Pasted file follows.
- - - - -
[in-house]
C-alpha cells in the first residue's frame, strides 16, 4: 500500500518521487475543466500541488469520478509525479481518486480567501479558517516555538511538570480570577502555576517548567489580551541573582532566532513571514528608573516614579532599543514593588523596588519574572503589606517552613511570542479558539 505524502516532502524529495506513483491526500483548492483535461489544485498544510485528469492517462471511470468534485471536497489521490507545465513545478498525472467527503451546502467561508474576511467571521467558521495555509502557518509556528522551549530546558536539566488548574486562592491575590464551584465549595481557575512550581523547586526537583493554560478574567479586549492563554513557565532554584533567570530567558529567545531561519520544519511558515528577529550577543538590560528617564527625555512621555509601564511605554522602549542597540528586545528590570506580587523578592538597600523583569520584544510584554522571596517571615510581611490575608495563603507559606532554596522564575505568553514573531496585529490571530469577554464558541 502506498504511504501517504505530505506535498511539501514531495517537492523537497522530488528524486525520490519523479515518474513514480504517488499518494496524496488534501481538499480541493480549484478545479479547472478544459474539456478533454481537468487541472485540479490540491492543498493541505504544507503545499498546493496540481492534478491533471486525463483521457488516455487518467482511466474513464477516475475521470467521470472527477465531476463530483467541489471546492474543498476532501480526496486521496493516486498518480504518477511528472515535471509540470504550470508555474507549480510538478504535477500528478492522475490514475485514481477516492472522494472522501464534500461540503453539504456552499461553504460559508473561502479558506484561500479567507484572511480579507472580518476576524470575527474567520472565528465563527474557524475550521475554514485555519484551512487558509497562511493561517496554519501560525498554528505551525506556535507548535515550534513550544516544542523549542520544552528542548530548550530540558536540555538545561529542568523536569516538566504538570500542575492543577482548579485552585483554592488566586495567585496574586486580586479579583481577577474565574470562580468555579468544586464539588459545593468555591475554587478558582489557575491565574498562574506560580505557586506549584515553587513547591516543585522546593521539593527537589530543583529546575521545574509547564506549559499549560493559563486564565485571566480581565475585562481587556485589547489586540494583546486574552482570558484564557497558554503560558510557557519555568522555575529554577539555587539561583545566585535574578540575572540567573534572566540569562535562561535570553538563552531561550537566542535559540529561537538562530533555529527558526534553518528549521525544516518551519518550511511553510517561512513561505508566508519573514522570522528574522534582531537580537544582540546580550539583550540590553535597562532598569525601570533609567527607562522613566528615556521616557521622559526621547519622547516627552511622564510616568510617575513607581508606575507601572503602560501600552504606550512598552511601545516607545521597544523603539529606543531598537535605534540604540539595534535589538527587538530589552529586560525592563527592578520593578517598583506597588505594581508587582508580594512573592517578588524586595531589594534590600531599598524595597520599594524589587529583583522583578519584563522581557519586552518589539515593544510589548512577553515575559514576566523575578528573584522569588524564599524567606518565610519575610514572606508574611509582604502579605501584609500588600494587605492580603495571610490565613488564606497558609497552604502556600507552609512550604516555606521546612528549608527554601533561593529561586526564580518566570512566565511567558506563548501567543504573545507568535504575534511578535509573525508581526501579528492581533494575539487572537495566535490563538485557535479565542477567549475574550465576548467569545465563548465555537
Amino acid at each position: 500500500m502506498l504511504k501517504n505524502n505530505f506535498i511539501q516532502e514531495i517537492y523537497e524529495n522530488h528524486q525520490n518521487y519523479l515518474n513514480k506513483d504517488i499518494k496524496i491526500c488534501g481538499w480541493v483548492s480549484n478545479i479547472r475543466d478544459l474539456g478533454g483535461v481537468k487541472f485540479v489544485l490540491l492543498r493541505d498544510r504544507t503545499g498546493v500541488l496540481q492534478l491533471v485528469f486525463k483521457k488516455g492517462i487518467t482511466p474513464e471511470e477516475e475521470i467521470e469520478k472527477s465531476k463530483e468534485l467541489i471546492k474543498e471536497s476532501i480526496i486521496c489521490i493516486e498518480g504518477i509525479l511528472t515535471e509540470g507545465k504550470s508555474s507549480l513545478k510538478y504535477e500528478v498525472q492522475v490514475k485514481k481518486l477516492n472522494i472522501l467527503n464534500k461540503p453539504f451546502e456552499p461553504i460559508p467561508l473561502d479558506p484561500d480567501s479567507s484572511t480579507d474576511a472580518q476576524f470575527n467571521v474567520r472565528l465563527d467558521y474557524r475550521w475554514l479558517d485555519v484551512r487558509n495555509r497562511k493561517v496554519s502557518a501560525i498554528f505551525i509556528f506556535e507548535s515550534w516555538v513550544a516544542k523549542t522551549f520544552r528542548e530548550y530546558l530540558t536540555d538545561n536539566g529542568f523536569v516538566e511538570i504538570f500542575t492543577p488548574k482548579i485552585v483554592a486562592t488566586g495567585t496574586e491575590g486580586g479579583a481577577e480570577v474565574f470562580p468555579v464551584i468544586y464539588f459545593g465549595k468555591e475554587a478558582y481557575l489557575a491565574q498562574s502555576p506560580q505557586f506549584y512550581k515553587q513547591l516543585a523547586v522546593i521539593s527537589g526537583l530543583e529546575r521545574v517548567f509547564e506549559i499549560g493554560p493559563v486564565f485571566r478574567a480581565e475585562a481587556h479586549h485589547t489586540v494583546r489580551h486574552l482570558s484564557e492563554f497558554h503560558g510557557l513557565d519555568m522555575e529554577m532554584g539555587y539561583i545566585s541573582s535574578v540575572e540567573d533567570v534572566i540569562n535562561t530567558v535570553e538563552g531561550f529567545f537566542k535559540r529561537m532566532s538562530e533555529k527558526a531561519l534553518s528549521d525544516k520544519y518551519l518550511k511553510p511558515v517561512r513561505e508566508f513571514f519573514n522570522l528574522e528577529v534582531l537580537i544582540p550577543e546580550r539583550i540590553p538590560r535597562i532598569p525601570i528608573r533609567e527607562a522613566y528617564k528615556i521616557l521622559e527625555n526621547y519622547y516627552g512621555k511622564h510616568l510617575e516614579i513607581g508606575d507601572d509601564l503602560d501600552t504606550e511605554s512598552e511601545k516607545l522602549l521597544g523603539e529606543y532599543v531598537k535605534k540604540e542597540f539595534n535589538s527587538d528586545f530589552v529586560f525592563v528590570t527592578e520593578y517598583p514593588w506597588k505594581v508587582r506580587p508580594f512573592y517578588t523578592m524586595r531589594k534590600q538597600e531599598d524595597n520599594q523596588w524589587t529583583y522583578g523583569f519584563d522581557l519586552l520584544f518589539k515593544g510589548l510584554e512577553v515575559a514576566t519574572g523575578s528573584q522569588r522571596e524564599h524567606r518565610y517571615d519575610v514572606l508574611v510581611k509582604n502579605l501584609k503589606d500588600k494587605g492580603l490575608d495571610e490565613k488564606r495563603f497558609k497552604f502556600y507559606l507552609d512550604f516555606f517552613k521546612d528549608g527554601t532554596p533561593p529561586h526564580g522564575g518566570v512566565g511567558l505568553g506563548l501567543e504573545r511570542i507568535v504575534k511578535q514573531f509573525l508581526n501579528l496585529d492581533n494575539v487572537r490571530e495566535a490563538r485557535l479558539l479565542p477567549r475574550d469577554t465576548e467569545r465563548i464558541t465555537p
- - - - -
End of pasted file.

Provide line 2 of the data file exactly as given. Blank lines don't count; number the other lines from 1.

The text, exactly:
C-alpha cells in the first residue's frame, strides 16, 4: 500500500518521487475543466500541488469520478509525479481518486480567501479558517516555538511538570480570577502555576517548567489580551541573582532566532513571514528608573516614579532599543514593588523596588519574572503589606517552613511570542479558539 505524502516532502524529495506513483491526500483548492483535461489544485498544510485528469492517462471511470468534485471536497489521490507545465513545478498525472467527503451546502467561508474576511467571521467558521495555509502557518509556528522551549530546558536539566488548574486562592491575590464551584465549595481557575512550581523547586526537583493554560478574567479586549492563554513557565532554584533567570530567558529567545531561519520544519511558515528577529550577543538590560528617564527625555512621555509601564511605554522602549542597540528586545528590570506580587523578592538597600523583569520584544510584554522571596517571615510581611490575608495563603507559606532554596522564575505568553514573531496585529490571530469577554464558541 502506498504511504501517504505530505506535498511539501514531495517537492523537497522530488528524486525520490519523479515518474513514480504517488499518494496524496488534501481538499480541493480549484478545479479547472478544459474539456478533454481537468487541472485540479490540491492543498493541505504544507503545499498546493496540481492534478491533471486525463483521457488516455487518467482511466474513464477516475475521470467521470472527477465531476463530483467541489471546492474543498476532501480526496486521496493516486498518480504518477511528472515535471509540470504550470508555474507549480510538478504535477500528478492522475490514475485514481477516492472522494472522501464534500461540503453539504456552499461553504460559508473561502479558506484561500479567507484572511480579507472580518476576524470575527474567520472565528465563527474557524475550521475554514485555519484551512487558509497562511493561517496554519501560525498554528505551525506556535507548535515550534513550544516544542523549542520544552528542548530548550530540558536540555538545561529542568523536569516538566504538570500542575492543577482548579485552585483554592488566586495567585496574586486580586479579583481577577474565574470562580468555579468544586464539588459545593468555591475554587478558582489557575491565574498562574506560580505557586506549584515553587513547591516543585522546593521539593527537589530543583529546575521545574509547564506549559499549560493559563486564565485571566480581565475585562481587556485589547489586540494583546486574552482570558484564557497558554503560558510557557519555568522555575529554577539555587539561583545566585535574578540575572540567573534572566540569562535562561535570553538563552531561550537566542535559540529561537538562530533555529527558526534553518528549521525544516518551519518550511511553510517561512513561505508566508519573514522570522528574522534582531537580537544582540546580550539583550540590553535597562532598569525601570533609567527607562522613566528615556521616557521622559526621547519622547516627552511622564510616568510617575513607581508606575507601572503602560501600552504606550512598552511601545516607545521597544523603539529606543531598537535605534540604540539595534535589538527587538530589552529586560525592563527592578520593578517598583506597588505594581508587582508580594512573592517578588524586595531589594534590600531599598524595597520599594524589587529583583522583578519584563522581557519586552518589539515593544510589548512577553515575559514576566523575578528573584522569588524564599524567606518565610519575610514572606508574611509582604502579605501584609500588600494587605492580603495571610490565613488564606497558609497552604502556600507552609512550604516555606521546612528549608527554601533561593529561586526564580518566570512566565511567558506563548501567543504573545507568535504575534511578535509573525508581526501579528492581533494575539487572537495566535490563538485557535479565542477567549475574550465576548467569545465563548465555537